Lawyers for Julian Assange have made a formal request to a Swedish court to overturn an arrest warrant for the Wikileaks founder in a rape case.
The move follows a decision by a United Nations panel that his stay in the Ecuadorian embassy in London amounted to “arbitrary detention”.
Assange filed a complaint in 2014 with the UN committee – arguing that he was arbitrarily detained because he was incapable of leaving the embassy without being arrested.
The journalist, 44, took refuge at the embassy in June 2012 after his appeal against extradition to Sweden failed in the UK courts.
Thomas Olsson, one of Assange’s lawyers, said in a statement: “We consider that there have arisen a number of new circumstances which mean there is reason to review the earlier decision”.
Assange is wanted for questioning in Sweden over a sex allegation, which he denies, but believes that if he goes to Sweden he will be taken to the United States for questioning over the activities of WikiLeaks.
He says the accusation is a scheme that would eventually lead to his extradition to the United States, where a criminal investigation into the activities of WikiLeaks is still open.
The UN Working Group on Arbitrary Detention said earlier this month that Assange should be allowed to leave the embassy in London.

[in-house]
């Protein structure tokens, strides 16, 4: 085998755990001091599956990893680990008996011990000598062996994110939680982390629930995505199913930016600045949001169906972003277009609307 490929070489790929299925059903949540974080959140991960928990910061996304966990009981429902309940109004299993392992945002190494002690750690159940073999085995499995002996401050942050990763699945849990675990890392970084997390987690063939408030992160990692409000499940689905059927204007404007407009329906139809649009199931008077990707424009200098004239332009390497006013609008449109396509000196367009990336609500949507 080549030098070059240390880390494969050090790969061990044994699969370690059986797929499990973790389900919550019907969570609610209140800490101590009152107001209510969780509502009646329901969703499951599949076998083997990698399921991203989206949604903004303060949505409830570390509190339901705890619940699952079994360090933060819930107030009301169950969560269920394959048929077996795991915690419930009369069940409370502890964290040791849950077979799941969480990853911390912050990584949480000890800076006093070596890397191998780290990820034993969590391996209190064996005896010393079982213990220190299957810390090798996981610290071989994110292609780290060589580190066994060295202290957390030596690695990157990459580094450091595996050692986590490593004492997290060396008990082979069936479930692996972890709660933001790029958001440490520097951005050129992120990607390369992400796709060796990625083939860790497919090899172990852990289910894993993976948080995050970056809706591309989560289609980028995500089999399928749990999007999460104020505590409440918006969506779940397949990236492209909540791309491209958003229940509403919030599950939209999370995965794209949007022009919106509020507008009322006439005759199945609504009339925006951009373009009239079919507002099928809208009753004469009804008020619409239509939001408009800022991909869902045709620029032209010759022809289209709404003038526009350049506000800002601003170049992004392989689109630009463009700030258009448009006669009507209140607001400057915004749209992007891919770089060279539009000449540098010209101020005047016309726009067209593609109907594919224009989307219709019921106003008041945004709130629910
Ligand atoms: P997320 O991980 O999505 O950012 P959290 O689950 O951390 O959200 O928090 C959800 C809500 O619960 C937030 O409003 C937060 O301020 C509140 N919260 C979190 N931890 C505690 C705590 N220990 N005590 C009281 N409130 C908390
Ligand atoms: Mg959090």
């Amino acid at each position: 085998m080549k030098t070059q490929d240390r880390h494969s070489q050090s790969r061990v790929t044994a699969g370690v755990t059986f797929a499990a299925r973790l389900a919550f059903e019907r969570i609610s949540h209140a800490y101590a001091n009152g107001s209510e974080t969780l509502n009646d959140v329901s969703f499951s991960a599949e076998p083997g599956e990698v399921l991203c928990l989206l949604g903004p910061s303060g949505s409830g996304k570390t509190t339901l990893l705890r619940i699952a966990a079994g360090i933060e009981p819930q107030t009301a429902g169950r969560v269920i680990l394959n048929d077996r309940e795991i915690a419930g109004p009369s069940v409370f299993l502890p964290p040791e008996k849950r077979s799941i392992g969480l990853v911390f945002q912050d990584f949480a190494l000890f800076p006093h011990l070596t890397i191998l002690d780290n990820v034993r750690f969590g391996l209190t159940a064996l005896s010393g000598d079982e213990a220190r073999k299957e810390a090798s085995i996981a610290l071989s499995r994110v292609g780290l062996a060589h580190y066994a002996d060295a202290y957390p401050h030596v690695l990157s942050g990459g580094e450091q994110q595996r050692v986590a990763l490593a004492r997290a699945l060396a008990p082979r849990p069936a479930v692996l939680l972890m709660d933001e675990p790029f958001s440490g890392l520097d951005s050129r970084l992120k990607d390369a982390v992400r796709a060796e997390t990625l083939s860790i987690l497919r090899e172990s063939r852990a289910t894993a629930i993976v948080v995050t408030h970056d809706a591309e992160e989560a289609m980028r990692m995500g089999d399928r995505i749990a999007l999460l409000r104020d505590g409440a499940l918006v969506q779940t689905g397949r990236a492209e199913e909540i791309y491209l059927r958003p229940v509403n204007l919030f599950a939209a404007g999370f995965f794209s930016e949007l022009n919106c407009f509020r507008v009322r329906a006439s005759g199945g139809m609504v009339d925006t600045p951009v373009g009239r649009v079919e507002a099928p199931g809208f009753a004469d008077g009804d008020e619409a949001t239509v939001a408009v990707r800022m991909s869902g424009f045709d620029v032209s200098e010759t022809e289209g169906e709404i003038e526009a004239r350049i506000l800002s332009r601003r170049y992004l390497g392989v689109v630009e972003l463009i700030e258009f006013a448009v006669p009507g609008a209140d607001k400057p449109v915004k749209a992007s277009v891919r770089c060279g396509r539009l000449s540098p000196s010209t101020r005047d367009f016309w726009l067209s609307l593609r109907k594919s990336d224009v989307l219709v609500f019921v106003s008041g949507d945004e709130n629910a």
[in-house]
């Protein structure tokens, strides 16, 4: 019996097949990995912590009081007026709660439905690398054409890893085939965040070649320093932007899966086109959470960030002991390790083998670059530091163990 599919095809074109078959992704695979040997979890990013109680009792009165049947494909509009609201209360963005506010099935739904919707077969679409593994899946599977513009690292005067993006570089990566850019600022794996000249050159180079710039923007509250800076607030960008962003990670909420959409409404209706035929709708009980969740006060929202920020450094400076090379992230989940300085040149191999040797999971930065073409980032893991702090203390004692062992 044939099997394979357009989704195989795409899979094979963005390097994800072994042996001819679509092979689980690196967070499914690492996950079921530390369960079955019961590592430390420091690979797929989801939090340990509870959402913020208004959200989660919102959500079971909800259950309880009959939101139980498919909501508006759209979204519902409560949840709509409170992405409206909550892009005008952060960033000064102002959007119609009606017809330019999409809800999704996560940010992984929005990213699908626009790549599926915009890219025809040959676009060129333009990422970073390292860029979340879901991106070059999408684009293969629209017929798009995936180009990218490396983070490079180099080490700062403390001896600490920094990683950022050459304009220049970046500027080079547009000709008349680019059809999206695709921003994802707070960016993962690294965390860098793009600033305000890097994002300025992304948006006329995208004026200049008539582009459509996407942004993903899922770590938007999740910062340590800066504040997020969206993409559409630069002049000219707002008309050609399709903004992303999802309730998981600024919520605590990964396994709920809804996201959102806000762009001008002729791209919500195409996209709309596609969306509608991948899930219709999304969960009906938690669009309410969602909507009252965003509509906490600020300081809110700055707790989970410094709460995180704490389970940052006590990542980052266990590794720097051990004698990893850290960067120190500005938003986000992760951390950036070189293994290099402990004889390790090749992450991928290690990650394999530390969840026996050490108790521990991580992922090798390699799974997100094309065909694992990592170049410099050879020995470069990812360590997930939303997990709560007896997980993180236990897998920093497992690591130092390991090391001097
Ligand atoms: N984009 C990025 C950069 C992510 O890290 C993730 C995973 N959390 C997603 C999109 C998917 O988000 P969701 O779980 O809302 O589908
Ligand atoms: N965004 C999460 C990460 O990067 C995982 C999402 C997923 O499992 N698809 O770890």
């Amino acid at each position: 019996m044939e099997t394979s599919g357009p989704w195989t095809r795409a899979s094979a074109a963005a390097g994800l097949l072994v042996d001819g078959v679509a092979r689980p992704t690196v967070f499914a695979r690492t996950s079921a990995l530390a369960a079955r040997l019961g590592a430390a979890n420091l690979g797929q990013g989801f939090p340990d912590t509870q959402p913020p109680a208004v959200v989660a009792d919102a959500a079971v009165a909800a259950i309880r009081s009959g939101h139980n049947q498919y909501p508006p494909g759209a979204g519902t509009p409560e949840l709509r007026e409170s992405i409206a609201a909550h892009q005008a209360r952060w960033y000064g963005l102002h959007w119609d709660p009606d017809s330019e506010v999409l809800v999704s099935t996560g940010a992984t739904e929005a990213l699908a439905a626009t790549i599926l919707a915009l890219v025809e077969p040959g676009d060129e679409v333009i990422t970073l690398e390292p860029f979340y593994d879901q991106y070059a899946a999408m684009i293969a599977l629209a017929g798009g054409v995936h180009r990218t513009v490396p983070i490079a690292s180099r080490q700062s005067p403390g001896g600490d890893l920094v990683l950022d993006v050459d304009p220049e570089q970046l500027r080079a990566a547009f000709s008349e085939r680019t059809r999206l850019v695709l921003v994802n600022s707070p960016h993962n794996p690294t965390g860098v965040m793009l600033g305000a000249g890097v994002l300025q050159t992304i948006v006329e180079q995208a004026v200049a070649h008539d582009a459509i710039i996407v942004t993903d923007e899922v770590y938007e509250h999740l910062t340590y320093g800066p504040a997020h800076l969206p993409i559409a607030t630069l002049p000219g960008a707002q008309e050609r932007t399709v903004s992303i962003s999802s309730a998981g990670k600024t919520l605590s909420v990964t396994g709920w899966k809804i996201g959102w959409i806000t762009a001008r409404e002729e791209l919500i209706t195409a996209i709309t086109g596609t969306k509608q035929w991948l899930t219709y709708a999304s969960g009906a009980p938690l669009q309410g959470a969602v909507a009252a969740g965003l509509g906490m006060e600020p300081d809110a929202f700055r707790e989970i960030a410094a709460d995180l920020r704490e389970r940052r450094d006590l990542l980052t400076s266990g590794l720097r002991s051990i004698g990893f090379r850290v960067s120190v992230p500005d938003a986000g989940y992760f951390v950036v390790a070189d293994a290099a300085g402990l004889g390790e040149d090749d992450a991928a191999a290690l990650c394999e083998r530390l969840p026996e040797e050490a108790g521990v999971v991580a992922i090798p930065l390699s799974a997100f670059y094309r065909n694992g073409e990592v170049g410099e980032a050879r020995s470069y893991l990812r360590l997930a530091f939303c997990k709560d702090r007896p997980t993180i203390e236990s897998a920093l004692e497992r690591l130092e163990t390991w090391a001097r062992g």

Authorities in Britain and Sweden rejected the UN panel’s finding, saying Assange had detained himself by seeking refuge in the embassy.
A second lawyer representing Assange said he remained ready to be interrogated in the Ecuadoran embassy, according to Sweden’s national news agency.
Ecuador has granted Assange asylum, yet he is unable to travel to the South American country. Assange says his rights have been infringed.
Both Britain and Sweden denied that Assange was being deprived of freedom. An application to interview Assange will be renewd, said the Swedish prosecutor in charge of the case.
Prosecutor Marianne Ny said the U.N. panels’ non-binding ruling had no impact on the case.
In 2010, WikiLeaks released more than 90,000 secret documents on the U.S.-led military campaign in Afghanistan, followed by almost 400,000 U.S. military reports detailing operations in Iraq. Those disclosures were followed by release of millions of diplomatic cables dating back to 1973.
A U.S. Grand Jury investigation into WikiLeaks is ongoing.